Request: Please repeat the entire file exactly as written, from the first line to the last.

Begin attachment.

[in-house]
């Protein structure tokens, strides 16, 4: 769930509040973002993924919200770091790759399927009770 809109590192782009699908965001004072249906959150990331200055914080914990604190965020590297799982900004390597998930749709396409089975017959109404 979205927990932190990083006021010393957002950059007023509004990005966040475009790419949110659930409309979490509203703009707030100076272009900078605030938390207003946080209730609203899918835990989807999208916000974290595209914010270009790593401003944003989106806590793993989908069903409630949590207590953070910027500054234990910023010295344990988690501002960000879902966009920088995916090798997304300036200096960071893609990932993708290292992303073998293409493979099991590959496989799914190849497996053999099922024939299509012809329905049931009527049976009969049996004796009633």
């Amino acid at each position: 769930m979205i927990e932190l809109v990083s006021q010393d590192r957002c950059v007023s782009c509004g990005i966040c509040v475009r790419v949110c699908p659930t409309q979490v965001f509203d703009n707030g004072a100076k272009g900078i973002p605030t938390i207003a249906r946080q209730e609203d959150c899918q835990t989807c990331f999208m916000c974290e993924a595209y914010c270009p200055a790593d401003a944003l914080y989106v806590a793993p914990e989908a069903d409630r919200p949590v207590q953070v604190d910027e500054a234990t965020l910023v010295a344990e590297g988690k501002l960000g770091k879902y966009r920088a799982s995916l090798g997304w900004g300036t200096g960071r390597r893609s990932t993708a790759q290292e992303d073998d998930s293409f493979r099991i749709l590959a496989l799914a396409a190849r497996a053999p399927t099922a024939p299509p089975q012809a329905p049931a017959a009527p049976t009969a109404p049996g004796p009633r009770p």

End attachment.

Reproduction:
[in-house]
């Protein structure tokens, strides 16, 4: 769930509040973002993924919200770091790759399927009770 809109590192782009699908965001004072249906959150990331200055914080914990604190965020590297799982900004390597998930749709396409089975017959109404 979205927990932190990083006021010393957002950059007023509004990005966040475009790419949110659930409309979490509203703009707030100076272009900078605030938390207003946080209730609203899918835990989807999208916000974290595209914010270009790593401003944003989106806590793993989908069903409630949590207590953070910027500054234990910023010295344990988690501002960000879902966009920088995916090798997304300036200096960071893609990932993708290292992303073998293409493979099991590959496989799914190849497996053999099922024939299509012809329905049931009527049976009969049996004796009633």
């Amino acid at each position: 769930m979205i927990e932190l809109v990083s006021q010393d590192r957002c950059v007023s782009c509004g990005i966040c509040v475009r790419v949110c699908p659930t409309q979490v965001f509203d703009n707030g004072a100076k272009g900078i973002p605030t938390i207003a249906r946080q209730e609203d959150c899918q835990t989807c990331f999208m916000c974290e993924a595209y914010c270009p200055a790593d401003a944003l914080y989106v806590a793993p914990e989908a069903d409630r919200p949590v207590q953070v604190d910027e500054a234990t965020l910023v010295a344990e590297g988690k501002l960000g770091k879902y966009r920088a799982s995916l090798g997304w900004g300036t200096g960071r390597r893609s990932t993708a790759q290292e992303d073998d998930s293409f493979r099991i749709l590959a496989l799914a396409a190849r497996a053999p399927t099922a024939p299509p089975q012809a329905p049931a017959a009527p049976t009969a109404p049996g004796p009633r009770p």